So much has been written about the effects of bullying. We have done our research, we know our facts and we have statistics. And yet, bullying is still a huge problem – nowhere more than in our own community. Australia has one of the highest rates of bullying in the world with one in four children reported to have been bullied on an ongoing basis.
Bullies are cowards. They need to feel in control. This is why their hapless victims are more often than not the more vulnerable amongst us. Bullies are often surrounded by their posse. It makes them feel braver. It gives them an audience and, of course, it makes their victim feel even more isolated. The impact of bullying on children is enormous. Children who are bullied are more likely to have lower academic grades; feel vulnerable, disconnected, anxious, depressed and lonely; have low self-esteem; have nightmares and develop a lack of trust or suspicion of others. As part of the research for this article, one child – a victim of bullying, stated:
“When I was bullied it was the worst time of my life…I felt so alone when they teased me and beat me up. I wanted to lock myself in a dark room and cry myself to sleep. I was too scared to go to school or walk home because I feared the bullies were just waiting around the corner so they could beat me up.”
No child, in our society, should have to endure this pain. Left untreated, these children can grow up to develop substance abuse issues, relationship issues, lingering feelings of anger and bitterness, reduced occupational opportunities and massive self-esteem issues. Even more concerning, is that victims of bullying are nine times more likely to develop suicidal tendencies. With mental health issues in this country at an all-time high, it is time that we all take this matter more seriously.
So why then is bullying such a problem, and what of the bullies? Perhaps it is time to shift our focus. Children who become bullies have just as many issues as their hapless victims. Research shows that bullies have lower levels of moral reasoning, empathy, impulse control and anger management skills than other students and often believe that the use of aggression is an acceptable method of achieving their own goals. These children, as adults, are more likely to have poor relationships and be associated with theft, violent behaviour, binge drinking and drugs.
So why do children become bullies? Bullying is, in part, a learned behaviour. These children have often not been given boundaries or consequences for their aggressive behaviour. They can be mimicking a parent or role model who shows aggressive behaviour. Bullying is also a very common response when parents are going through conflict, separation or divorce. It is a sign of a child who is not coping – their way of gaining control in a world that is otherwise out of control. It stems back to the survival instinct known as the “fight or flight response”, a defence mechanism akin to “if I act tough, nothing can hurt me”.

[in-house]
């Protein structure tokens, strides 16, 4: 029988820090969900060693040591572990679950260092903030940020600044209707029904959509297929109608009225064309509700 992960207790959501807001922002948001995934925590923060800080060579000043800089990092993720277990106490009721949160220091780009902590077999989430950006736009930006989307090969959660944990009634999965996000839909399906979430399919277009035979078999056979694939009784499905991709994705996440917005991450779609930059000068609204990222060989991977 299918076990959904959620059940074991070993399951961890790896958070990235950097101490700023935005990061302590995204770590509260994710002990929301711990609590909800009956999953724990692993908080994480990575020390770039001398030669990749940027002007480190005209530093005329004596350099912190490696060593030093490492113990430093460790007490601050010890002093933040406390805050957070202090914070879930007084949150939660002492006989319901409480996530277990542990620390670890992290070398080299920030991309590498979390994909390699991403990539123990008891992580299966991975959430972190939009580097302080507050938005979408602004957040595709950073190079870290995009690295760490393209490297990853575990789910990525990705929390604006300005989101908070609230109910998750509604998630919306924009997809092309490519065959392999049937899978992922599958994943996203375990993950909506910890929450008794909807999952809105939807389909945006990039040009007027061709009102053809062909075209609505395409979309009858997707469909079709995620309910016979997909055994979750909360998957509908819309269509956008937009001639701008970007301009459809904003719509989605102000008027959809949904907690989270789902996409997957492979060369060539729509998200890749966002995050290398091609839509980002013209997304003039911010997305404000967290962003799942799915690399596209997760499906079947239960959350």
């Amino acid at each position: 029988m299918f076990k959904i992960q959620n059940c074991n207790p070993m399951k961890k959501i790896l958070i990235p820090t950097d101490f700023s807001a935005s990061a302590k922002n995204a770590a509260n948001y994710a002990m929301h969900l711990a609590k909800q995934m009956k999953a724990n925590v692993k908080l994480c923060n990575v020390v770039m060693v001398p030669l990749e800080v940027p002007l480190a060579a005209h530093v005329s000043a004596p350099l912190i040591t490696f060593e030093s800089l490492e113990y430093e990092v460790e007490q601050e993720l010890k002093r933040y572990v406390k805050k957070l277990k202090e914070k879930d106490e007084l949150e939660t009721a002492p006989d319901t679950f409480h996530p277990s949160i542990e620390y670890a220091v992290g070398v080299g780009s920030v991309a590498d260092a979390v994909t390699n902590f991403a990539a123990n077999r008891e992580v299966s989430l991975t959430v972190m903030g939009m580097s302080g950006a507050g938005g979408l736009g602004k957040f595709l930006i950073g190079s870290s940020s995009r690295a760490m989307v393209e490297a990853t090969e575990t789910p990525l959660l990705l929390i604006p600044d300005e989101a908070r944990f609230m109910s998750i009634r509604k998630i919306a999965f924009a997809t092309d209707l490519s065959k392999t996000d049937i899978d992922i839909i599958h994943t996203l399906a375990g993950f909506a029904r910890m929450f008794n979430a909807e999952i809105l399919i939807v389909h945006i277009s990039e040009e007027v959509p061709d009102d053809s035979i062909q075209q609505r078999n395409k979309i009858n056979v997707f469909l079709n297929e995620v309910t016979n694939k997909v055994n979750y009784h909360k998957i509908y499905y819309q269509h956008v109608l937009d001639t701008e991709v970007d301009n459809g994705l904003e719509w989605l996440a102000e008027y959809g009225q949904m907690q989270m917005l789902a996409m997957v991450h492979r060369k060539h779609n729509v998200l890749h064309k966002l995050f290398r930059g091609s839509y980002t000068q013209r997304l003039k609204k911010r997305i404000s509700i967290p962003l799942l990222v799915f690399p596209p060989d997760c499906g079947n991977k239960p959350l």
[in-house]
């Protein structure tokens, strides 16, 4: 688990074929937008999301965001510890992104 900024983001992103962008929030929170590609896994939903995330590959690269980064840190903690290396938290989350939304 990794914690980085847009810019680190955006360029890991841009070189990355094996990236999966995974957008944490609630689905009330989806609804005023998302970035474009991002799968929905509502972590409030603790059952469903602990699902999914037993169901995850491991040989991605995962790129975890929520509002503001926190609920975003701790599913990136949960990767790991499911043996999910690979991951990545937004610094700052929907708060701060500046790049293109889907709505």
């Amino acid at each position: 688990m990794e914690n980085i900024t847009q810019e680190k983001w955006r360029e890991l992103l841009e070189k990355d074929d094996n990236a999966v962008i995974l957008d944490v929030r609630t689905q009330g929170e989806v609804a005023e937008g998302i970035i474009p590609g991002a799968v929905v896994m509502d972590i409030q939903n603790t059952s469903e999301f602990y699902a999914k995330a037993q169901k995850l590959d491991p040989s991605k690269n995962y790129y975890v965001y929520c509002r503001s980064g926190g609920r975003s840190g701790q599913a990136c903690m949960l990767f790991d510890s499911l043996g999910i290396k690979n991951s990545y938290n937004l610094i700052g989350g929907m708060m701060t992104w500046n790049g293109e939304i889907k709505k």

Whilst our schools certainly have a responsibility to keep our children safe, and must be held accountable for incidents of bullying – these policies alone are not enough to stamp out bullying. Emotional development is a learning curve. It is up to us, all of us, to help shape our children into caring, responsible adults. Children need to witness love, affection, caring and responsibility. They need to be held accountable for their actions. This is part of learning. How often do we hear comments such as “kids will be kids”, or “they’re not being bullies, they’re just being normal children”, or a particular favourite “a bit of bullying never hurt anyone, it makes us tougher”. Really?! Tougher, no! Depressed, angry, anxious, avoidant, and even suicidal – yes!
So, what do we, as parents, do about this issue? We make a stand – together. Life is stressful and we do the best job that we can in sometimes very trying circumstances. Having a child with issues is no shame. Doing nothing about it is! Whether your child is the bully or the bullied, they have a problem that needs to be dealt with. We are the adults. We are our children’s most important teachers. We are their advocates. All children need unconditional love and support. This helps them feel secure in this crazy world of ours. We need to help our children feel more confident, talk to them, teach them that being mean or abusive is NEVER okay. Support is essential. If you have no family or friends who can help, then seek out assistance from a support group, but most importantly of all – do something!!